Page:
Meeting planners are more likely to focus on ‘diversity, equity
and inclusion’ (DEI) than tackling their environmental impact as part of their
sustainability policies, a new report has found.
More than three quarters of planners (76%) address DEI in their
sustainability policies, according to a survey of 352 North America-based meeting
planners, by Northstar Meetings Group.
Some 70 per cent said they were trying to ‘reduce their
environmental impact’ as part of their sustainability policies, while 75 per
cent were focusing on ‘community initiatives’.
Perhaps of more concern was the fact that only four out of ten
planners had a sustainability policy.
The report – The
Slow Progress of Sustainability in Meetings – suggests the client side
of the meetings industry is lagging in its efforts to improve environmental performance.
Associations were among the least likely to have a sustainability
policy (29%), with corporates (36%). PCOs (professional congress organisers)
were most likely to have a policy at 68%.
The UN SDGs– a holistic patchwork of 17 sustainable
development goals - have become the standard framework against which many
companies and organisations now measure their sustainability.
However some academics have argued that the word
sustainability is too vague
to be meaningful and that how the SDGs are measured distorts
the achievements of countries and organisations.
NMG’s report is an indication of how direct environmental impact
- reducing emissions, enhancing biodiversity etc - is not necessarily the focus
when organisations talk about sustainability.
Alison Heppenstall, founder of Climate Action for
Associations, said tackling emissions was the priority for membership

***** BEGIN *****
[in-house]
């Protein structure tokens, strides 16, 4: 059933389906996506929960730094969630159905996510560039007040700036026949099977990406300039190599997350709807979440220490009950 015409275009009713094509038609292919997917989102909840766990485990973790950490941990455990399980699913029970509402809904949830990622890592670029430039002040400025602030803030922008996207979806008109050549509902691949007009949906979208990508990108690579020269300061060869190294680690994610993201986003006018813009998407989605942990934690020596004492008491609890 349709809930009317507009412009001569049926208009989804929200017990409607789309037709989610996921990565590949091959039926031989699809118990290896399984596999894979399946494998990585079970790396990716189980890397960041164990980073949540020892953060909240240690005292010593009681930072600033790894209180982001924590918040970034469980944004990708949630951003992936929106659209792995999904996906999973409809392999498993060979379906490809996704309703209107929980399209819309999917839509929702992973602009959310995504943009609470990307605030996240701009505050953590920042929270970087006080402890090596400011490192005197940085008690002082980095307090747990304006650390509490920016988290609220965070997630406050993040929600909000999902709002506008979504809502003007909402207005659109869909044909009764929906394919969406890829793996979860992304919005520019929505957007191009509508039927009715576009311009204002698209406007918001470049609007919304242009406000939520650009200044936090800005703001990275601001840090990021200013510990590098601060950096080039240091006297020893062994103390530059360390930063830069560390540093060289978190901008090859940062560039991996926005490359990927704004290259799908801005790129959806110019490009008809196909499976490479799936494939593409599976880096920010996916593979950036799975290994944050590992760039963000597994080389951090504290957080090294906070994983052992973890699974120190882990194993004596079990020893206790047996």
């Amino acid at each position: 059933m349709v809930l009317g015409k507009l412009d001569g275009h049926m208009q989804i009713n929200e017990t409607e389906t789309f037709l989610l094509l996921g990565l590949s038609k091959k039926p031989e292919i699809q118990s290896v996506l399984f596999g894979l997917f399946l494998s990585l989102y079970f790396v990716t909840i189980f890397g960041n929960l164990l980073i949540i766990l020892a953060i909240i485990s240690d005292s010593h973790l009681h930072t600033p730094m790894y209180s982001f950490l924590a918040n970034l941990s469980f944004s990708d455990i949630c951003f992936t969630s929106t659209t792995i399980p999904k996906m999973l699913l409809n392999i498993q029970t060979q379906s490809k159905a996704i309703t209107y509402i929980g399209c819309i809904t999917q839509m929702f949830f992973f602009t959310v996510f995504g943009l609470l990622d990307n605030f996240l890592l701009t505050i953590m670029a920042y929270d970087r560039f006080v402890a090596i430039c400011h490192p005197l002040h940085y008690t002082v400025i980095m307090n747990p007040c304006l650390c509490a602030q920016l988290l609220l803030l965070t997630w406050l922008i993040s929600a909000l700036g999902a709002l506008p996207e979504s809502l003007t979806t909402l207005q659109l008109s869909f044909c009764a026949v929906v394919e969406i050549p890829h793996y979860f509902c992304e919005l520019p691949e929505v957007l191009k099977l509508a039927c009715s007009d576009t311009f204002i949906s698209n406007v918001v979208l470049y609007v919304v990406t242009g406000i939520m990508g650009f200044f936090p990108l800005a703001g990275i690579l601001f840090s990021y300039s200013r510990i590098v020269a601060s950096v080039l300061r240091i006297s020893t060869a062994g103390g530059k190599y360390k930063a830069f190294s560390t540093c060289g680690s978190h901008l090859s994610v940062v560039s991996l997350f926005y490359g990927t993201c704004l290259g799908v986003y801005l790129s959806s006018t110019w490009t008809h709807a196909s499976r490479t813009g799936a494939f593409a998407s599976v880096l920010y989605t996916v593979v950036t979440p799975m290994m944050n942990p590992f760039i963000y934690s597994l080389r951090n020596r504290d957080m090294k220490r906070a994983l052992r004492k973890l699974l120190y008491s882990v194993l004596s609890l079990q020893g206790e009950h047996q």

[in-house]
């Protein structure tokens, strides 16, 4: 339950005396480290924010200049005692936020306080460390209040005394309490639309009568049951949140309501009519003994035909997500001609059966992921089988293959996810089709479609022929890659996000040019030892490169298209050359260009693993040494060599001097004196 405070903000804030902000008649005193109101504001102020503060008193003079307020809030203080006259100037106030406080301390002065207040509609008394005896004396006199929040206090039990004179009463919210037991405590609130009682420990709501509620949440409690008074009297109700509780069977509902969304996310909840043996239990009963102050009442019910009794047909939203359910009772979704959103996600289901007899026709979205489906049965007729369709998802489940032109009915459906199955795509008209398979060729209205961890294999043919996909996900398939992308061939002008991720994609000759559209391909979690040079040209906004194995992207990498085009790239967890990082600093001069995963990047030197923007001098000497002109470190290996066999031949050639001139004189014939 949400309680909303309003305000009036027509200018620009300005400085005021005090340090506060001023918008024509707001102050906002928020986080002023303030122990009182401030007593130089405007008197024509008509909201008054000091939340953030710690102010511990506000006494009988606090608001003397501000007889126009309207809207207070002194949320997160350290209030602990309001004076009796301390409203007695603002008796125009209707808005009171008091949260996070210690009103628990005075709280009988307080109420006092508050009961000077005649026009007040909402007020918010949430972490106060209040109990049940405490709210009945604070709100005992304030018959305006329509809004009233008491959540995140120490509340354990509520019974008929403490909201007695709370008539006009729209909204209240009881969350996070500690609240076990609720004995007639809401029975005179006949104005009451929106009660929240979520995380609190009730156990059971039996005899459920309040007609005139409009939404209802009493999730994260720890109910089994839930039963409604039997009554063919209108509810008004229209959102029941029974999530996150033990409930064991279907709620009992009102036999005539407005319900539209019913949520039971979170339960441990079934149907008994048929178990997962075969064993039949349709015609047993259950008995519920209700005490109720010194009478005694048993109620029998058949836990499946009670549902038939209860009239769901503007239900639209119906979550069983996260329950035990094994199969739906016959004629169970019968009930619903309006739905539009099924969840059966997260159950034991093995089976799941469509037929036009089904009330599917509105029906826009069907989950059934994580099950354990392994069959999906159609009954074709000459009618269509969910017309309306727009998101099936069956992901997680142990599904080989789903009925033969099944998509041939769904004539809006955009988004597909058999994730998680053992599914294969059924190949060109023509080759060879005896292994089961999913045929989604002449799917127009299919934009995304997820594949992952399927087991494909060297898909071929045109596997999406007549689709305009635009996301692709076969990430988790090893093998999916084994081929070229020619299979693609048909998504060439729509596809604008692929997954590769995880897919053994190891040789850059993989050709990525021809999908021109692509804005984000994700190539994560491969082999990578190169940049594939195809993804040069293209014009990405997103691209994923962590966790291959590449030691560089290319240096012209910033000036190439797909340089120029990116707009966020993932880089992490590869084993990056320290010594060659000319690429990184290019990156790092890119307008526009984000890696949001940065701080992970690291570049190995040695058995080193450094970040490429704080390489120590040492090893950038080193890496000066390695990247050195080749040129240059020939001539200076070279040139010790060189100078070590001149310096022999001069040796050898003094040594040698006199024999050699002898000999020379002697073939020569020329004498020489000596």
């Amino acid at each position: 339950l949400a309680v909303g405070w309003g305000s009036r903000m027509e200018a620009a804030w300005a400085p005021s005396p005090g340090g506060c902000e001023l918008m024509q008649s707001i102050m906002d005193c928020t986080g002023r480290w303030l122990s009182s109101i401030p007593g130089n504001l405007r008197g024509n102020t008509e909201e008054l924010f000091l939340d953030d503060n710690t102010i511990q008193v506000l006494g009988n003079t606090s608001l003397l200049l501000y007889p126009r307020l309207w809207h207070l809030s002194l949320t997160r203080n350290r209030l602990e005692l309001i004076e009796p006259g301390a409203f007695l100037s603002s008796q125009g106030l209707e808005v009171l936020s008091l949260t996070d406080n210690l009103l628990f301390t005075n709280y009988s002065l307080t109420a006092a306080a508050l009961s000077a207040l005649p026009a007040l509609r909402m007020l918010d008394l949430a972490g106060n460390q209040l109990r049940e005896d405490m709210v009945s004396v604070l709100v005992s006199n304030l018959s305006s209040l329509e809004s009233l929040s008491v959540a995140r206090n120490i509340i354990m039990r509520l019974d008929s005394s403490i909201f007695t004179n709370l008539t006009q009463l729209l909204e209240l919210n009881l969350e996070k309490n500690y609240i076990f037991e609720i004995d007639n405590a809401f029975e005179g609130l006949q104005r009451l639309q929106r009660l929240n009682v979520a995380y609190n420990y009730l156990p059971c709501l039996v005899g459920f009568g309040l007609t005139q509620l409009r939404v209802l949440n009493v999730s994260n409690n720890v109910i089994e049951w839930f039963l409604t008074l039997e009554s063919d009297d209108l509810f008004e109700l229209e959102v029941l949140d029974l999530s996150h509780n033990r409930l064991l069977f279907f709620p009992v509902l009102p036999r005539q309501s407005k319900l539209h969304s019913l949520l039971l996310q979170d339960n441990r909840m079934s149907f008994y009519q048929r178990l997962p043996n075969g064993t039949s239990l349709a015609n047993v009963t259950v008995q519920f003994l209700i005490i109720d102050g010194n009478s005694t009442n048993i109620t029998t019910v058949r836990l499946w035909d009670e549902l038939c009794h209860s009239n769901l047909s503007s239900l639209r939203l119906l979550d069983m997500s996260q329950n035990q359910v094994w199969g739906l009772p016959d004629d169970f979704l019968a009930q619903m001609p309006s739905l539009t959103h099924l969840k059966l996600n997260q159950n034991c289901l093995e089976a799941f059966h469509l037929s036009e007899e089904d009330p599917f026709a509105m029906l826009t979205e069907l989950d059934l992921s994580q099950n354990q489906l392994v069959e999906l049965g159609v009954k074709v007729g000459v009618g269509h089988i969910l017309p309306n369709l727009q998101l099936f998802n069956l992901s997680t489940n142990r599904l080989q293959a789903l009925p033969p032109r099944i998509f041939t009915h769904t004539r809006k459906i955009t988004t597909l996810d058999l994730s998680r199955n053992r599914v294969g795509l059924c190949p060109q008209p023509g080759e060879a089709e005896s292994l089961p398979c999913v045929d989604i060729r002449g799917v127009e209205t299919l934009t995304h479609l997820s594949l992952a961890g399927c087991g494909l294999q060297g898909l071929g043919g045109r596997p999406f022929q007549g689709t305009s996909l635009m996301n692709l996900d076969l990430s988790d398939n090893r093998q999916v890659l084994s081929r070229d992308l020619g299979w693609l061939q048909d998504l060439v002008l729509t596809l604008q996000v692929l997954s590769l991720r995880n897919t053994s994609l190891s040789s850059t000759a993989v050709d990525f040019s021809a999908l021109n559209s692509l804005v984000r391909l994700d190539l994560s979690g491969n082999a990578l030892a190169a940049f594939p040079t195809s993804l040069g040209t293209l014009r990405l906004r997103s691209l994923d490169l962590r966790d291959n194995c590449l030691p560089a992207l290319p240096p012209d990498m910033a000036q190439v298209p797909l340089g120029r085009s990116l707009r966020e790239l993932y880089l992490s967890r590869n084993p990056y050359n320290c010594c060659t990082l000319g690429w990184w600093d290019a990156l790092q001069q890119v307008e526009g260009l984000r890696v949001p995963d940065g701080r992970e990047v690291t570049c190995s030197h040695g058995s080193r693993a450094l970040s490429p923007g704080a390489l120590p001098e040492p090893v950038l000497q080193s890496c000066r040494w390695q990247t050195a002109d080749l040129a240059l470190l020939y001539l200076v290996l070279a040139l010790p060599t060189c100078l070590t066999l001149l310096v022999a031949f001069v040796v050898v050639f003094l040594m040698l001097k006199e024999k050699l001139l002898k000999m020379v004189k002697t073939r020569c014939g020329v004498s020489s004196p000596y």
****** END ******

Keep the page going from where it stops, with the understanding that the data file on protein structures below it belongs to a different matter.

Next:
organisations on a sectoral basis, no matter the size of their executive.
“A lot of our members ask us why we focus on climate change
rather than sustainability in general. The answer to that is that all of the
other things that come under the umbrella of sustainability will be directly
impacted by climate change. We need to bring carbon emissions down quickly,”
Others said the UN SDGs had become a recognisable framework
Responding to the report in a LinkedIn post, Fiona Pelham,
CEO of Positive Impact Events, said: “There is some useful data in this report.
For example: ‘The older the planner, the lower the sense of urgency’. Will the
event sector transform so it is fit for future purpose, or will the speed of change
be too slow? One thing is clear, speaking the language of the SDGs is what our
clients will understand and their demands for action are not going anywhere.”
And in the same thread, Jorge Treceno Pachon, congress manager
Legacy at Madrid Convention Bureau, said a lack of education was still hampering
progress in the meetings industry.
“The industry can’t build the house from the roof. It needs
to continue training and informing the value chain of events (destinations,
hotels, restaurants, caterers etc) about the SDGs, how they can be introduced,
evaluated, and developed in the short term. As long as we continue to talk
without training, the interested parties will continue with a process of slow
and delayed change.”
*The report, which has a wealth of insight on the role of
hybrid meetings, requests for proposals (RFPs), demographics, supply chain
management and more can be downloaded here.
AMI editor James
Lancaster is a familiar face in the meetings industry and international
association community. Since joining AMI in 2010, he has gained a reputation
for asking difficult questions and getting lost in convention centres. Proofer, podcaster, and panellist - in his spare time, James likes to walk,
read, listen to music, and drink beer.